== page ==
ASPIRE graduate Student Yang You wins George Michael HPC Fellowship


Yang You’s research interests include scalable algorithms, parallel computing, distributed systems and machine learning. As computers increasingly use more time and energy to transfer data (i.e., communicate), the invention or identification of algorithms that reduce communication within systems is becoming increasingly essential. In well-received research papers, You has made several fundamental contributions that reduce the communications between levels of a memory hierarchy or between processors over a network.

In his most recent work, “Scaling Deep Learning on GPU and Knights Landing Clusters,” You’s goal is to scale up the speed of training neural networks so that networks which are relatively slow to train can be redesigned for high performance clusters. This approach has reduced the percentage of communication from 87% to 14% and resulted in a five-fold increase in speed.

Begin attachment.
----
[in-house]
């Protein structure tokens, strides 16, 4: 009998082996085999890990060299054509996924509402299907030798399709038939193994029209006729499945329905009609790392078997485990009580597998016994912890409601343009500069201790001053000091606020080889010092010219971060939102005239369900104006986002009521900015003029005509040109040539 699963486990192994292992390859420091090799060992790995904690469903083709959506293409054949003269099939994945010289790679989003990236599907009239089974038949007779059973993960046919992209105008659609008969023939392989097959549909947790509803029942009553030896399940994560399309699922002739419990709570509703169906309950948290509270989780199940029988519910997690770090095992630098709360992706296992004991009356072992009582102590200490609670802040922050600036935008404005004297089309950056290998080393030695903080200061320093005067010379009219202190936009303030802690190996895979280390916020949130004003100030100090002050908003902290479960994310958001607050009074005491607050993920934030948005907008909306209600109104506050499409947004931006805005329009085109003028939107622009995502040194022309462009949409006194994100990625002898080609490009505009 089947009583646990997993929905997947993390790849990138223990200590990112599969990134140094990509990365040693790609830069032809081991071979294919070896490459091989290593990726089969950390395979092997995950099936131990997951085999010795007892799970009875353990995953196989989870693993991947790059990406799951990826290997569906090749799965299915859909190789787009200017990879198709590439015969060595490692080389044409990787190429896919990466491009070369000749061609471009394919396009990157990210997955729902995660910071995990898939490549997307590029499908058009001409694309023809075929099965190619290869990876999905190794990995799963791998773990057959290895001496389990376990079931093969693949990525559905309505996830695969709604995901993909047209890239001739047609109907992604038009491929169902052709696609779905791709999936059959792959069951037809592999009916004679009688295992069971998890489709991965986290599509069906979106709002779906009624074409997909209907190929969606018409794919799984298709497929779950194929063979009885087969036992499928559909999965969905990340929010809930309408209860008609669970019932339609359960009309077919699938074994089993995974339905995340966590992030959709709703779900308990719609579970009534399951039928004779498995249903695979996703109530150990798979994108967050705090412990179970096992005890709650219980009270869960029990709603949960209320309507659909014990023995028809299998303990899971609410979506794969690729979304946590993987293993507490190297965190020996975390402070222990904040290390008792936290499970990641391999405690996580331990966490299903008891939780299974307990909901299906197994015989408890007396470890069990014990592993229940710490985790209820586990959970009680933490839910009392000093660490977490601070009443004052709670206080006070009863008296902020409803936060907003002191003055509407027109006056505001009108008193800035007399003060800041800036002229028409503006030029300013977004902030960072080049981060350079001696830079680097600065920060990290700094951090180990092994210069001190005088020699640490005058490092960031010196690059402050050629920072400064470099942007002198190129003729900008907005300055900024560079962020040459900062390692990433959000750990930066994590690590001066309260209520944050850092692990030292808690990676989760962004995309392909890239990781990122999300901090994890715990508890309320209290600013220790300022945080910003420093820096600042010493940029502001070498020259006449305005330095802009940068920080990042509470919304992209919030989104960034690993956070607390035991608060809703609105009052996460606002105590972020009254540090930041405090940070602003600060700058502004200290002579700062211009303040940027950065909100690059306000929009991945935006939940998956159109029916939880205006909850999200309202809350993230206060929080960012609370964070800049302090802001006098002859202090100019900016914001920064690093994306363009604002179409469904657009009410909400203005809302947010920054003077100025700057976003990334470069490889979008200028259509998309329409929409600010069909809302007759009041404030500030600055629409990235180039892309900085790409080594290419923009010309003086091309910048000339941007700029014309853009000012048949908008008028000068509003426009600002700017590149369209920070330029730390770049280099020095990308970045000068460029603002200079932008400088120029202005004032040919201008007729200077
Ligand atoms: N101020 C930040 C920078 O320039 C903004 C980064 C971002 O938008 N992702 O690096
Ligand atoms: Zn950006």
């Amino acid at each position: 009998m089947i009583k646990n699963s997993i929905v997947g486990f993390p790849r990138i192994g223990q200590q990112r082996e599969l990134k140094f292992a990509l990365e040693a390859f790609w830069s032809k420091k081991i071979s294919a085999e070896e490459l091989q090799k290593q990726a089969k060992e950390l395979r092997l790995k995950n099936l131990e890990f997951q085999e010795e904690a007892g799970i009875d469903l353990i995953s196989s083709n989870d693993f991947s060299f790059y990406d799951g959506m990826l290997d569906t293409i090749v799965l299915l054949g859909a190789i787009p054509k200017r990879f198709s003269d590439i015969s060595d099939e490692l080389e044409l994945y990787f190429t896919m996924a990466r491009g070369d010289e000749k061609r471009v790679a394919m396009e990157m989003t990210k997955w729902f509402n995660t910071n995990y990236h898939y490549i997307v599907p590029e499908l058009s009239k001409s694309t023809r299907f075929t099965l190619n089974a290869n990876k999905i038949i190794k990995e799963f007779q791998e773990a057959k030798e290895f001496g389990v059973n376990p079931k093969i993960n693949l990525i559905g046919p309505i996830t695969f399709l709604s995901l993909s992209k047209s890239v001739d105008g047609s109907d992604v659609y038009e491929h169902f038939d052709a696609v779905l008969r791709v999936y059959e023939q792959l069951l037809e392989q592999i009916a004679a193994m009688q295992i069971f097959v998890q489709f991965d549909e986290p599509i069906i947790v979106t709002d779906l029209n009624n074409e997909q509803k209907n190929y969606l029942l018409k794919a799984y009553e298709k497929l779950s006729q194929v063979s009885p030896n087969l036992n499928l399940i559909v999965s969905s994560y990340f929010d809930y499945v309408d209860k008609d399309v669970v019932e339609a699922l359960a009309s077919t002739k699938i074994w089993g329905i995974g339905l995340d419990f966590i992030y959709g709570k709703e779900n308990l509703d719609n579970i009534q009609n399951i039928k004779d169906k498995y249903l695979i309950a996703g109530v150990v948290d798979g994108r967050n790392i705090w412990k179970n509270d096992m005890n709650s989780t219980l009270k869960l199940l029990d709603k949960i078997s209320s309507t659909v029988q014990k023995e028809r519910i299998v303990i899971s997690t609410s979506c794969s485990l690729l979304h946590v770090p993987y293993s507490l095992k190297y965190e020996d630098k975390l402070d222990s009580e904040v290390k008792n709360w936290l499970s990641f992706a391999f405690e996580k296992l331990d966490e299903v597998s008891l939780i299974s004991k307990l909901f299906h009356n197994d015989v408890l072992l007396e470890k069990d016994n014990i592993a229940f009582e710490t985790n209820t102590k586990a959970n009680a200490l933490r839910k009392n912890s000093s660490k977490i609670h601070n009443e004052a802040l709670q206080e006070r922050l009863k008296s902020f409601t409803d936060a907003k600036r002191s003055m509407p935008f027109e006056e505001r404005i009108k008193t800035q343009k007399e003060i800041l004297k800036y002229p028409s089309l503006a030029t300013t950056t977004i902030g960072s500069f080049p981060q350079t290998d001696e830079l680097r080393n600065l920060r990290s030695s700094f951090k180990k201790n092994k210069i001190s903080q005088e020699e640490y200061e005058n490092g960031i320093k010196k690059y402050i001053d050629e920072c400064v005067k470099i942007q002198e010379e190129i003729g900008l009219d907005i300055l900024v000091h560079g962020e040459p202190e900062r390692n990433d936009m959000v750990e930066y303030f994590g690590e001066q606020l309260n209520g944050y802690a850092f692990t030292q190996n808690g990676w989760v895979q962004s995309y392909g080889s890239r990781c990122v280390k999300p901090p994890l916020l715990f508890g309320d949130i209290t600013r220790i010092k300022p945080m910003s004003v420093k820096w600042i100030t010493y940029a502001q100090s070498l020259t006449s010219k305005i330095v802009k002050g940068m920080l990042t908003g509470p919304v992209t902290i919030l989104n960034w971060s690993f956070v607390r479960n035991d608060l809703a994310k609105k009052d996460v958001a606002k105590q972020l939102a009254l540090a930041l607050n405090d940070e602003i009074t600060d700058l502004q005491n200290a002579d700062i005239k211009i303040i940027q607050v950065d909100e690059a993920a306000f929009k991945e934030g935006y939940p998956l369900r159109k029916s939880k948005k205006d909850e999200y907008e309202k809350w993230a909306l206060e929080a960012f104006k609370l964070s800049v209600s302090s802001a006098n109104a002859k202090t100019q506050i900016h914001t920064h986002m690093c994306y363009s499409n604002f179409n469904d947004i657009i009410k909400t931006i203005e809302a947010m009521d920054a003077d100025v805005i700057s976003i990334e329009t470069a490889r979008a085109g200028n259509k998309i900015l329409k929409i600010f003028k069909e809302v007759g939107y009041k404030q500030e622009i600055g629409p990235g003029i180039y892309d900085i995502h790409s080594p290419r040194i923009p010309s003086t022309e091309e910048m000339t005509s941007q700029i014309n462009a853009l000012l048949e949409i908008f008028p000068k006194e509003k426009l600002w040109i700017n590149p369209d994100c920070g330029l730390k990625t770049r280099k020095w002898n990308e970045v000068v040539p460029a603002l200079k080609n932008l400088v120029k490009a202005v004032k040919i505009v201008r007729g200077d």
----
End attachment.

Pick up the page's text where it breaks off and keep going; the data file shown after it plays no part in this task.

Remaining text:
The ACM/IEEE-CS George Michael Memorial HPC (GMM) Fellowship is endowed in memory of George Michael, one of the founding fathers of the SC Conference series. The fellowship honors exceptional PhD students throughout the world whose research focus is on high performance computing applications, networking, storage or large-scale data analytics using the most powerful computers that are currently available. The Fellowship includes a $5,000 honorarium and travel expenses to attend SC17 in Denver Colorado, November 12-17, 2017, where the GMM Fellowships will be formally presented.